With the evolution of upcoming WADs that tried to follow the same ideals, Scythe is mentioned as another example of an extremely influential project that managed to create its own style by blending multiple design ideals into a single cohesive unit of mapping prowess, showcasing intricate visuals with a very fast-paced combat that was balanced for both newcomers and veterans alike.

Deus Vult is used as the ultimate amalgamation of the combat design philosophies of the time. A single level that captures the feeling of a megawad into a single unit.

Featured WADs:

Chapter 5: When the Walls Fell[edit]

With the public release of Doom source code in 1997, the source port explosion started, and new features were being developed that would culminate in a major step of WAD history. This chapter mentions the huge influence and importance of both Boom and ZDoom (and their derivatives), and how they opened the doors for further levels to be made.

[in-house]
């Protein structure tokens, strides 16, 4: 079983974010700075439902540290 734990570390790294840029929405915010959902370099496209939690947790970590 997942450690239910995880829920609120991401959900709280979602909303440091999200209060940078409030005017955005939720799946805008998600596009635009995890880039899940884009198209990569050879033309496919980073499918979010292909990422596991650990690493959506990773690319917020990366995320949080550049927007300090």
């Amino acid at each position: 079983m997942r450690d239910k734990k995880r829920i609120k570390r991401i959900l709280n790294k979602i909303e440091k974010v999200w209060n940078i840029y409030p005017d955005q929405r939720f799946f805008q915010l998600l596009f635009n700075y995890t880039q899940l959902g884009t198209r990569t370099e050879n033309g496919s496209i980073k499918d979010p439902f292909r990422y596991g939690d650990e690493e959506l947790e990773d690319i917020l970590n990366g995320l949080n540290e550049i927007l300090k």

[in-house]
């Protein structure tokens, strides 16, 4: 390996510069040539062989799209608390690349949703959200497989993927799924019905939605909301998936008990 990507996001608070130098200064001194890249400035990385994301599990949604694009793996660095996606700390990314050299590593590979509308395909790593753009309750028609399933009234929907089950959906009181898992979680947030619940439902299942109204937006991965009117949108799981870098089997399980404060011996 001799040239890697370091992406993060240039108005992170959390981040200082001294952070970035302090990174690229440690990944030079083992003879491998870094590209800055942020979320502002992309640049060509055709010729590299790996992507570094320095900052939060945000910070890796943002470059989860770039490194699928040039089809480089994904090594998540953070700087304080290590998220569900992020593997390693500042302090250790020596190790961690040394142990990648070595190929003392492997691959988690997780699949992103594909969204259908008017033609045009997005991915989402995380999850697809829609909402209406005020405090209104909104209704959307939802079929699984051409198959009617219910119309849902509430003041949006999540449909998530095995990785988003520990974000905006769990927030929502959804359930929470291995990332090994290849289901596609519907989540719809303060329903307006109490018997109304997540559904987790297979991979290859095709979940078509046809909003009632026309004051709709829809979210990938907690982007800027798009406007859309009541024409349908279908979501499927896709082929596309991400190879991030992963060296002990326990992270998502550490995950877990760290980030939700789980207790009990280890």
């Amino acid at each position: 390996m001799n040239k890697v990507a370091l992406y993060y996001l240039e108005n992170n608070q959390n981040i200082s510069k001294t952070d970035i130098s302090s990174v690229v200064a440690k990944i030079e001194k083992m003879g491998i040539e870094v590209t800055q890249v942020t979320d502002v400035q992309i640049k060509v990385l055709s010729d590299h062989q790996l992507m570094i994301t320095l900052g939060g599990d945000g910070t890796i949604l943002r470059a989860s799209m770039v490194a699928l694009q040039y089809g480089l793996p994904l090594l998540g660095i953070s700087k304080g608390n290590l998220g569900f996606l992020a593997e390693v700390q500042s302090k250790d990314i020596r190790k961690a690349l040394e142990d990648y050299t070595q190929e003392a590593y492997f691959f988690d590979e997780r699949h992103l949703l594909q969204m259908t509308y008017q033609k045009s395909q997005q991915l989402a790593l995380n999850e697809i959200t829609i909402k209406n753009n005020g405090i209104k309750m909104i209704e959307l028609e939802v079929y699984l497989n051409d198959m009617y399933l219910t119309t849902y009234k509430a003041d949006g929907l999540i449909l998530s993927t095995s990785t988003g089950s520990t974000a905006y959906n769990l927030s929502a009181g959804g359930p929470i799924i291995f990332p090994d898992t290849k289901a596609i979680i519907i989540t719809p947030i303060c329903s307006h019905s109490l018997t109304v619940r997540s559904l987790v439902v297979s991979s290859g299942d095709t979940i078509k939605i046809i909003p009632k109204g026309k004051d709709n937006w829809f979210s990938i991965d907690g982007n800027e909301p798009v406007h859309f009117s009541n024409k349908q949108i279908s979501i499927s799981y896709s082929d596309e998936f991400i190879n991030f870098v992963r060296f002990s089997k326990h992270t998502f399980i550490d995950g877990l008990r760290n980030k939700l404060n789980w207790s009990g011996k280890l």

Void was the first ZDoom WAD that gained popularity for showing off a plethora of new ZDoom-exclusive features.

RTC-3057 followed by focusing instead on a more realistic approach and heavily detailed geometry.

Featured WADs:

Chapter 6: Big Budget Doom[edit]

With the inclusion of modern tools and the removal of vanilla limitations, more WADs were being designed with highly ambitious goals. Thanks to DECORATE and ACS, level designers were now capable of not only making their levels more detailed, but also including scripted events and even change the core gameplay of the game.

Action Doom was the first ZDoom project to exploit its features to the top, changing the original core mechanics of the game into something completely new.

Simplicity, on the other hand, used the new features in a more subtle and gracious way, instead opting for more traditional level design choices but with modern features.

The Ultimate Torment and Torture, Knee-Deep in ZDoom, and Putrefier are also mentioned as examples of highly advanced ZDoom/GZDoom projects.

Featured WADs:

Chapter 7: The Age of the Community Project[edit]

With the increasingly fast improvement of the internet, and the rise of forums, the community was starting to become more joined and connected. The growing online presence of Doom also meant a considerable increase in the overall activity of the community. Now, with stable methods of communication and the rise of source ports, the community project was born.

Community Chest 2 is mentioned as the first successful community project that managed to lay the foundations of future, similar WADs.